Categories
Charleston, West Virginia Politics

Tolerance is Natural, Respect is Too Much

In recent years, I feel like I have been constantly defending conservatives from unjust attacks, like the idea that they are ignorant, racist people who hate science and don’t care about children being murdered etc. I kept wondering where all this hatred for conservatives was coming from, and was close to concluding that conservatives are actually just better, more open minded people than liberals are.

However, after coming out of the closet as an astrologer, I began to notice dark red beams being sent my way by the religious in response to astrology posts I would make. They would never say anything to me directly, but on the psychic level it was clear that to *some* of them, I was engaged in something questionable.

And this got me to wondering if, perhaps, the hatred for conservatives in general could be rooted in an unacknowledged hatred for the religious, brought about by the fact that religious people can actually be quite judgmental,  even when they don’t express these judgments openly.

Many religions seem to function, in part, as a vehicle through which people can detach themselves from troublesome reptilian feelings, which are then projected onto the people around them causing those people to seem dirty, bad, unholy etc. God hates how bad these people are, and one day he will return to murder them. Especially in the more fundamental religions, the pain that is projected often stems from sexual & physical abuses or some form of shame. Harsh judgments (rendered by God, of course) become the vehicle through which this pain can be projected outwards onto other humans.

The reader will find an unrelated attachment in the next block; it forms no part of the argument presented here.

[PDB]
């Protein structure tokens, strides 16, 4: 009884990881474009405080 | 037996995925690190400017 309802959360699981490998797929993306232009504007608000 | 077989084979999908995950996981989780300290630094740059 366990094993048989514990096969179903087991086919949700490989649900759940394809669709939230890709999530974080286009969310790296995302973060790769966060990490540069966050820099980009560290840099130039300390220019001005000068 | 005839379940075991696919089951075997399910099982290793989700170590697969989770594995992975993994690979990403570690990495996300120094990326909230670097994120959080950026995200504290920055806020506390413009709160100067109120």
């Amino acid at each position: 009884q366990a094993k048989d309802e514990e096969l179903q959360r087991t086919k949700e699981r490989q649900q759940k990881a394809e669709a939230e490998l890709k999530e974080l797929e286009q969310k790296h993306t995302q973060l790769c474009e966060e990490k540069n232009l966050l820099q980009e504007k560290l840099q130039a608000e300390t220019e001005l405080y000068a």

And it has long been a part of our culture that we must ‘respect’ religion, even if we are not taking part in it, and even when- and here lies the core of the problem- it does not respect us. Although respecting religion sounds lofty, I think the “high road” approach to life is generally a failure, because it is out of touch with emotional realities.